The lowest level of the pyramid represents your physiological needs, everything you need in order to survive each day, namely food, water, heat, and shelter. In most communities, basic clothing is also a physiological need. It would be very difficult to rationalize spending money on anything else before these needs are met. Granted, you could avoid some of these expenses by living off the gratuity of family and friends, but that can only last so long — particularly if they see you spending money on fun things without considering moving out.
Feeding your need for self-actualization is a luxury. Climbing the Hierarchy of Needs pyramid can be tough, and focusing on enriching your life comes after your basic needs are met.
2. Define our goals and values.
Once your household has overcome any difficulties in the way of providing the basic physiological necessities, there is an opportunity to think about the big picture. There are many people stuck here, believing their goal is to earn money. Earning money is not a goal in itself, it’s only a path that allows individuals to meet other goals. A friend asked me for financial advice, and although I’m not a financial planner or adviser, I agreed to talk to him and help him think through his issues.
I asked what his goals in life were, because knowing this would be the only way to help someone plan for the future. He said his goal was to retire with $5 million in the bank. Regardless of whether that was a reasonable number, it wasn’t a real goal. I asked him why he wanted that particular sum, and he had never thought about it before. We started to work out what he would do with that money and why it was important for him to be financially independent. You need real life goals, not money goals. With real goals, you can evaluate whether the money you spend is worthwhile, and you have a purpose for saving and investing other than a big balance on your monthly bank statements.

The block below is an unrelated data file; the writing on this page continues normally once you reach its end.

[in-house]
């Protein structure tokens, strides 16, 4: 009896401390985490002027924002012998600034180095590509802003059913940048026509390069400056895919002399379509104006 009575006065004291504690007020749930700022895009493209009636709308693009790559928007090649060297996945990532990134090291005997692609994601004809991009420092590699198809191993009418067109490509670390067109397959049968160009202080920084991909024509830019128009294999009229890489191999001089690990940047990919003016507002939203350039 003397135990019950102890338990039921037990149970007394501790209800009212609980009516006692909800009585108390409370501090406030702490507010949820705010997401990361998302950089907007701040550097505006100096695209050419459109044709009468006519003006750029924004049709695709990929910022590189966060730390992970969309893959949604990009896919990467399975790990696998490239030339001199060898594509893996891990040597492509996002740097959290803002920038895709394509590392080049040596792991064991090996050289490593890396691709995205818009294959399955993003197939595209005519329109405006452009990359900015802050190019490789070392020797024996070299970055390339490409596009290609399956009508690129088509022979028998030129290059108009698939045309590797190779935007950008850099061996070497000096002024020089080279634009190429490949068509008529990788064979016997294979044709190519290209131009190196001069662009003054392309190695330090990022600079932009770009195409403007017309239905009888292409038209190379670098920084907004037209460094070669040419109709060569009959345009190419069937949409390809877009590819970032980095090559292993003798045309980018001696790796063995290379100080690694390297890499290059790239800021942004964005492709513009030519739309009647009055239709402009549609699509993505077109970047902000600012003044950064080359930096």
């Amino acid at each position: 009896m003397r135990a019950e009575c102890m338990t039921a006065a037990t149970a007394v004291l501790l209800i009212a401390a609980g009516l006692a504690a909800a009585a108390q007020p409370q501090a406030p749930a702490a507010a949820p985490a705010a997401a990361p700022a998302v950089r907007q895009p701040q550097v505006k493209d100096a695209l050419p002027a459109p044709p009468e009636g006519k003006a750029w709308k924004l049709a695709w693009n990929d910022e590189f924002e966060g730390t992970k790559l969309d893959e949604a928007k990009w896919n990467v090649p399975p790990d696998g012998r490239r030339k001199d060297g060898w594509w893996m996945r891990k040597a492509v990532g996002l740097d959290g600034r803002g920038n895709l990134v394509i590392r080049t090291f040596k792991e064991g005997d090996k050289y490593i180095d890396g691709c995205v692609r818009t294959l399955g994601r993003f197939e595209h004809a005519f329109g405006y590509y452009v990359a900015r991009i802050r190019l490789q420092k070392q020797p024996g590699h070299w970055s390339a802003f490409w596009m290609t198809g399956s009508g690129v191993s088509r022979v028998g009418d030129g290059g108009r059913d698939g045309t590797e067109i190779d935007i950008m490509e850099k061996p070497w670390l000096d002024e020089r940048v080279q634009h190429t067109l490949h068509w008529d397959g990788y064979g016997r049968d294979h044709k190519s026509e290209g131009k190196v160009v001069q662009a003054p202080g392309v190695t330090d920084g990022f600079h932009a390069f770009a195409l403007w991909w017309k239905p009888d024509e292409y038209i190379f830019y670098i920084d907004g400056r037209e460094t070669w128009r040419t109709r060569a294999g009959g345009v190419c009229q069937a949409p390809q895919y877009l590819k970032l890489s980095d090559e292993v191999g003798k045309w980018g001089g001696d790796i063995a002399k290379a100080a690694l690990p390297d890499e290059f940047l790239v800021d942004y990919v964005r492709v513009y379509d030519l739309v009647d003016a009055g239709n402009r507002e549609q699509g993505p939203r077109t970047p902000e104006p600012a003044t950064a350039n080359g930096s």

In addition to goals, you should be aware of what ideals are important to you. A set of values defines how you live your life, where you spend your time, and an initiative for your funds beyond the selfish but necessary act of taking care of yourself.
3. Pay off debt.
Being debt-free is the most important financial goal. When you’re in debt, you’re beholden to someone else. Often, that someone else is a company with significant means to make your life miserable if you can’t pay. There are avenues for help if you need it, like bankruptcy, but for the most part, you can’t life a fulfilled life when part of the money you earn is dedicated to someone else.